$34.99
    180 Gram Audiophile Virgin Vinyl LP - Sealed Buy Now
  • Respighi - Ancient Dances (Speakers Corner) Respighi - Ancient Dances (Speakers Corner) Quick View

    $34.99
    Buy Now
    x

    Respighi - Ancient Dances (Speakers Corner)

    The common practice in concert houses today of performing early music on modern orchestral instruments is owed largely to the endeavors of Ottorino Respighi. His free transcription of Renaissance works for the lute (1932) opened the way to the rediscovery of forgotten rhythms and timbres. Although Respighi altered the structure of the music by dissecting phrases right down to their basic elements, re-ordering them and redefining their sonority by the use of heavy brass and timpani, the art of the ancient maestri remained unscathed. Cadences and harmonic idioms are given a modern coloring at the most, but are never destroyed. Antal Dorati and his famous Philharmonia Hungarica have all that is needed to bring the score to life. Even in opulent passages the individual instruments can be heard distinctly. This works particularly well in the first two suites in which each movement is treated to a process of refinement by means of differing orchestration. That the third suite, written purely for stringed instruments, soars away, just like the proverbial Aeolian harp is only to be expected from this orchestra.




    Recording: June 1958 at the large hall of the Konzerthaus, Vienna, Austria, by C.R. Fine

    Production: Wilma Cozart-Fine




    About Speakers Corner



    At the beginning of the 90s, in the early days of audiophile vinyl re-releases, the situation was fairly straightforward. Companies such as DCC, Mobile Fidelity, Classic Records and, of course, Speakers Corner all maintained a mutual, unwritten ethical code: we would only use analogue tapes to manufacture records.



    During the course of the present vinyl hype, many others have jumped on the bandwagon in the hope of securing a corner of the market. Very often they are not so ethical and use every imaginable source to master from: CDs, LPs, digital files, MP3s - or employed existant tools from the 80s and 90s for manufacturing.



    A digital delay is gladly used when cutting a lacquer disc because tape machines with an analogue delay have become quite rare and are therefore expensive. When cutting the lacquer, the audio signal is delayed by one LP revolution against the signal, which controls the cutter head, and for this a digital delay is very often employed. Of course, the resultant sound signal is completely digital and thus only as good as this delay.



    We should like to emphasise that Speakers Corner Records on principle only uses the original master tape as the basis for the entirely analogue cutting of lacquer discs. In addition, the pressing tool is newly manufactured as a matter of principle. We have one digital recording in our catalogue (Alan Parsons / Eye In The Sky"), but even in this particular case we used the analogue tapes for cutting.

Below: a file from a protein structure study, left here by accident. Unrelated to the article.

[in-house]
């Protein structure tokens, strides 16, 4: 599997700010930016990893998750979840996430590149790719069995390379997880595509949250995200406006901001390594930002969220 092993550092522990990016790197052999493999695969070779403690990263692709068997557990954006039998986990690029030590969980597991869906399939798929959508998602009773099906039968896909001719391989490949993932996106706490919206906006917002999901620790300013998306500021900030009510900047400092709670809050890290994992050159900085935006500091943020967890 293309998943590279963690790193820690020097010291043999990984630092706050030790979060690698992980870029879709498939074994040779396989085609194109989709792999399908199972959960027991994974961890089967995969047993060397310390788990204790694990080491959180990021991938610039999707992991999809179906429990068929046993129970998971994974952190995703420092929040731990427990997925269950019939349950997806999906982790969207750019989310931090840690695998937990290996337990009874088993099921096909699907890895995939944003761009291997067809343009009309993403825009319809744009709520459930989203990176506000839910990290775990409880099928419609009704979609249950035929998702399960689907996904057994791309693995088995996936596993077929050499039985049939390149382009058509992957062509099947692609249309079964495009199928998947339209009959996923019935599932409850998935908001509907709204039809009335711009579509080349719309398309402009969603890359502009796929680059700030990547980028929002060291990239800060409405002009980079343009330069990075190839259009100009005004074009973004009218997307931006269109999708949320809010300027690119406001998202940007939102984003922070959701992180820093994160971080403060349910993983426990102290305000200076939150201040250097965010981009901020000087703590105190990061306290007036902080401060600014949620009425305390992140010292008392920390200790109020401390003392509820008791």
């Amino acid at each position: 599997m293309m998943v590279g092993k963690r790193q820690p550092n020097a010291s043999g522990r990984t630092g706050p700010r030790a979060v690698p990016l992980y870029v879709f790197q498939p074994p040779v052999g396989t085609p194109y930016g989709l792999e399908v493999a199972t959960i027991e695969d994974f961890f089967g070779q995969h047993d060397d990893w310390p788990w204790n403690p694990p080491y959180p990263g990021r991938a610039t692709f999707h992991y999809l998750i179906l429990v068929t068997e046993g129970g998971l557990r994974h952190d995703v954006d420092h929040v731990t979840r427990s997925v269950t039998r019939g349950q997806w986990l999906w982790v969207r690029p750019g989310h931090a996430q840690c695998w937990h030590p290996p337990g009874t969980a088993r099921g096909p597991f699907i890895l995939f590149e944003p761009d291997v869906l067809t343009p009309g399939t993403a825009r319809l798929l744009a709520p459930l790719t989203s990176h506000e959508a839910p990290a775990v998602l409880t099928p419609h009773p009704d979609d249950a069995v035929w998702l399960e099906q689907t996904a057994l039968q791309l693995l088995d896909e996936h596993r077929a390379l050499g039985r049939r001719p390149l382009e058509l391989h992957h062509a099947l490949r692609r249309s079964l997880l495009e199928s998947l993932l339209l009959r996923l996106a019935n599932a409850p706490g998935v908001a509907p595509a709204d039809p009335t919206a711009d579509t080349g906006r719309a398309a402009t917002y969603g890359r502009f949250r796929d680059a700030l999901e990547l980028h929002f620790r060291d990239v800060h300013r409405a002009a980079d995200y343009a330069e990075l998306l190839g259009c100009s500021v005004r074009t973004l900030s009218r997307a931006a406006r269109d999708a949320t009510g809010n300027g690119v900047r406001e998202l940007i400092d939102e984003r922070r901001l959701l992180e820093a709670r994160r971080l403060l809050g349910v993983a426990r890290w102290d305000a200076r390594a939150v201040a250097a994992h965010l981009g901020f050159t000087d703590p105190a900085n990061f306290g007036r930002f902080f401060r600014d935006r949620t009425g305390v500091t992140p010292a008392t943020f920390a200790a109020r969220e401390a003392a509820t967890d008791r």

We only employ existing tools for manufacturing if an improved result is not forthcoming, e.g. the title Elvis Is Back, which was mastered by Steve Hoffman and Kevin Gray, or several titles from our Philips Classics series, which in any case Willem Makkee cut from the original masters at the Emil Berliner Studios in the 90s. It goes without saying that we only used the mother and that new tools were made for our production.



    To put it in a nutshell: we can ensure you that our releases are free from any kind of digital effects - excluding the exception above - and that the lacquer discs are newly cut.



    Suite 1 for Orchestra
    Suite 2 for Orchestra
    Suite 3 for Strings
    Antal Dorati with Hungary Philharmonic
    $34.99
    180 Gram Audiophile Virgin Vinyl LP - Sealed Buy Now
  • The Captain And Me (Speakers Corner) The Captain And Me (Speakers Corner) Quick View

    $34.99
    Buy Now
    x

    The Captain And Me (Speakers Corner)

    The Doobie Brothers weren't brothers, nor were they called Doobie. The band started life as Pud in 1969 in Chateau LibertÉ, a club in the mountains of California. The group took on the slang name for marihuana cigarettes (doobie) one year later. The Doobies' music, however, never sounded like that of befuddled, half-stoned junkies. Heavy metal hard rock was their thing which made their record company Warner target the bikers of the rocker scene. The idea backfired, though, because the band had far more to offer than explosive hard rock.



    The album The Captain And Me is considered to be the group's most concentrated and versatile production since it contrasts aggressive, hard numbers with gentle ones full of melodiousness. The very first number, Natural Thing, shows how winsome vocal folk music and electric guitar riffs can be amalgamated into rock music. Amongst these titles, decidedly angry numbers such as Without You and Evil Woman became real trailblazers. Now and then, an extensive harp solo or nonchalant licks from the acoustic guitar remind one of the pungent bluegrass style emanating from the South. That even the sweet wailing of the steel guitar (South City Midnight Lady) finds room for expression seems quite logical in this well-thought-out musical concept.



    Musicians:



    • Tom Johnston (guitar, harmonica, synthesizer, vocals)

    • Patrick Simmons (guitar, synthesizer, vocals)

    • John Hartman (percussion, drums, vocals)

    • Tiran Porter (bass, vocals)

    • Michael Hossack (drums, conga, percussion)



    About Speakers Corner



    At the beginning of the 90s, in the early days of audiophile vinyl re-releases, the situation was fairly straightforward. Companies such as DCC, Mobile Fidelity, Classic Records and, of course, Speakers Corner all maintained a mutual, unwritten ethical code: we would only use analogue tapes to manufacture records.